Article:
After acquiring the V̇o2 max data, as previously described, the 56-day animals were transferred to the experiment room and decapitated. Large samples of blood were collected from these same animals for a separate analysis of hormones. Decapitation has been judged as the best means of sampling because it is the fastest and most humane means of obtaining relatively large blood samples for hormone assays (14). Their hearts were removed and weighed. The entire brain was removed and used for analysis of neuroplastic adaptations. Please note that since the 56-day animals were also used for a hormone assay we could not anesthetize them for body composition analysis because recovery would have involved an extensive period of inactivity as well as stress induced by anesthetic procedures, which would have invalidated the hormonal assay (corticosterone).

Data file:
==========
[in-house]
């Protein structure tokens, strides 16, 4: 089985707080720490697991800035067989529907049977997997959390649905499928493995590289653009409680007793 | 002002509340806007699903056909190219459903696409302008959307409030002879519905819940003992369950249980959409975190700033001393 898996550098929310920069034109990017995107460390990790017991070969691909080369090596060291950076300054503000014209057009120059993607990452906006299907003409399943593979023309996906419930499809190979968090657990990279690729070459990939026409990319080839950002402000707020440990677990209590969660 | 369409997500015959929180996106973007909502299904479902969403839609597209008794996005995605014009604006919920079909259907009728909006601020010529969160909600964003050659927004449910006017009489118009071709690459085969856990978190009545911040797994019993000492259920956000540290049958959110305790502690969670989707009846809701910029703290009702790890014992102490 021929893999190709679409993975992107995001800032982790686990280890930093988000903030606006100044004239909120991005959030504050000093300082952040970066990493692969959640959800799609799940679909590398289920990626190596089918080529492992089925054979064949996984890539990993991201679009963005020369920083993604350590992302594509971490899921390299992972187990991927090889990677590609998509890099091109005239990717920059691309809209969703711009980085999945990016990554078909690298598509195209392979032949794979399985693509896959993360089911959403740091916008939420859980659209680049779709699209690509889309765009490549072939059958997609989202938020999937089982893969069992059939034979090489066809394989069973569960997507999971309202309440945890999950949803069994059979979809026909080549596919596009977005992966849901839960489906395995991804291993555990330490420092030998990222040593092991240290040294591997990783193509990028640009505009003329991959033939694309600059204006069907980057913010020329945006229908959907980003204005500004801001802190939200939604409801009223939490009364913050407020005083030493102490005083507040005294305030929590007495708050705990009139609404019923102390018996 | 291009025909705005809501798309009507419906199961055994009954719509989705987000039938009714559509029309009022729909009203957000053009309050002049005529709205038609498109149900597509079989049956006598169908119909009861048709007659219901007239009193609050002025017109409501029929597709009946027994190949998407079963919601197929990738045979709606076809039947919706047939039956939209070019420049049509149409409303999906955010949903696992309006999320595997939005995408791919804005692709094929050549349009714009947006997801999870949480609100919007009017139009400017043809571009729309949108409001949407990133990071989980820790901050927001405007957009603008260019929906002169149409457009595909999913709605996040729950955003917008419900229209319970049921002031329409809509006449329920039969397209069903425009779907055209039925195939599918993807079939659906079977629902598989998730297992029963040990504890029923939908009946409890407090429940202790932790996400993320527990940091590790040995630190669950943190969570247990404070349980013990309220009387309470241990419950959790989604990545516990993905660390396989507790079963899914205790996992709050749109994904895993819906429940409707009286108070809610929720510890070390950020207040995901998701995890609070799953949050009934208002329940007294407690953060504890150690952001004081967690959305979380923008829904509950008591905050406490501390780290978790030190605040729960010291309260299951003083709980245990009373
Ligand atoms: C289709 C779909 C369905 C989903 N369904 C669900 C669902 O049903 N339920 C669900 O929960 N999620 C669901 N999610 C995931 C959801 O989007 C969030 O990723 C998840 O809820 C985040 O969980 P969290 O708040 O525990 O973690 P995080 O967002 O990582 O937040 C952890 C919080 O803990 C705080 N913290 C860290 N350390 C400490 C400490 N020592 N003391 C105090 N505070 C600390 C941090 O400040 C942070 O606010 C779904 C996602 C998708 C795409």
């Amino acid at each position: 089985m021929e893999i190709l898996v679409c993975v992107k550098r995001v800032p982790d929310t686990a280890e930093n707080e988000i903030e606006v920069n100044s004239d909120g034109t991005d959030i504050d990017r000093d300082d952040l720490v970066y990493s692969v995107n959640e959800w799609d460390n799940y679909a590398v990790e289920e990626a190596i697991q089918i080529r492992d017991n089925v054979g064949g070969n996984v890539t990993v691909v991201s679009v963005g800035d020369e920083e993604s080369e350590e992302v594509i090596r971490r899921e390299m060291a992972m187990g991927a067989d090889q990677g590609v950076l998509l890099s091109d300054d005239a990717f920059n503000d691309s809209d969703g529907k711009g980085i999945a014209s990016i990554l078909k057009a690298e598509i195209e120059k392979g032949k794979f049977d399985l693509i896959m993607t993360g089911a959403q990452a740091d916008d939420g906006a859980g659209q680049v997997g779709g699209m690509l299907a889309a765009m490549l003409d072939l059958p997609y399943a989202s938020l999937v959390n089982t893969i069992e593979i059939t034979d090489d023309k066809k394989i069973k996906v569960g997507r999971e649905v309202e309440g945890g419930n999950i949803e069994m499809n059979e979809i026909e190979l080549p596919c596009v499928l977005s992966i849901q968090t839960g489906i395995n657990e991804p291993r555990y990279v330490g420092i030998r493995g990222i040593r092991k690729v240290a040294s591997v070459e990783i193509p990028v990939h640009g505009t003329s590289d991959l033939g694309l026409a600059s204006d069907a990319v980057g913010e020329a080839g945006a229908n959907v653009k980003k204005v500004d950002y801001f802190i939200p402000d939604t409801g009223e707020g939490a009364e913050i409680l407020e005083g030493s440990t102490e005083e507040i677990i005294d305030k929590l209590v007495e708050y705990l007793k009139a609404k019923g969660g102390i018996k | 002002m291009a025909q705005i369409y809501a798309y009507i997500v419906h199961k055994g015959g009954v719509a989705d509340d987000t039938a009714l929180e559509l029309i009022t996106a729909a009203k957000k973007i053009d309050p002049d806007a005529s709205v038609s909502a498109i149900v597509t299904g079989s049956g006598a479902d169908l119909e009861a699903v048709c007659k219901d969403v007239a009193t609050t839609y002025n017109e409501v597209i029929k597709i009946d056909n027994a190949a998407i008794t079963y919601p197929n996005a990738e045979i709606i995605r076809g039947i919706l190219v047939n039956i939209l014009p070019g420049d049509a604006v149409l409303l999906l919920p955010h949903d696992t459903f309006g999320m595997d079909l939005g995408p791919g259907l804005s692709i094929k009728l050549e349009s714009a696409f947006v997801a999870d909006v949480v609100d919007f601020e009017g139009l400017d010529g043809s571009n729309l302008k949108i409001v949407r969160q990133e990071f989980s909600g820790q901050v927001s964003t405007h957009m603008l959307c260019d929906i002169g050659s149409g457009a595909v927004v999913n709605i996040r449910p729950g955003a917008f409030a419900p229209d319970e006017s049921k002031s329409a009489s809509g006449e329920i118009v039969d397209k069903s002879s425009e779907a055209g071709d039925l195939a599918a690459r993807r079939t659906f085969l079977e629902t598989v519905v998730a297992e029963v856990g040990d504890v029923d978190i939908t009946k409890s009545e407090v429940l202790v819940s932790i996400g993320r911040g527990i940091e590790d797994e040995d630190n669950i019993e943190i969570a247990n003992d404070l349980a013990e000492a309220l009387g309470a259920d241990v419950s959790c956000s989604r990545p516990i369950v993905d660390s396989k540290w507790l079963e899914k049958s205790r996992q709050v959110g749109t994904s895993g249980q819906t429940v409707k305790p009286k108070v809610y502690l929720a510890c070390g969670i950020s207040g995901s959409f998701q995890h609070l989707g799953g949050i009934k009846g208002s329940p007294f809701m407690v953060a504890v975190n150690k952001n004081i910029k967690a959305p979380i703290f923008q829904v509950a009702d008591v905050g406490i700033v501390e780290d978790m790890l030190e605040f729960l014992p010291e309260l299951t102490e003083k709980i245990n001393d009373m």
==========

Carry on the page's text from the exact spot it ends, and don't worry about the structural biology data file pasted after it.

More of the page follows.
Tissue preparation.

After data regarding training effects were acquired, the entire brain was removed and immersed in Golgi-Cox impregnation solution from both the 56- and 120-day animals (28, 29). The brains were stored individually in glass jars and kept in a light-safe box. Forty-eight hours later, the Golgi-Cox solution was renewed and the brains were returned to the light-safe box for 2 wk.

The tissue was frozen, and 200-μm coronal sections of the entire brain were obtained from a sliding microtome (54). The coronal sections were mounted on 2% gelatin-coated slides and pressed to the slides using moistened bibulous paper. Each slide was kept in a humidity chamber for a minimum of 4 h.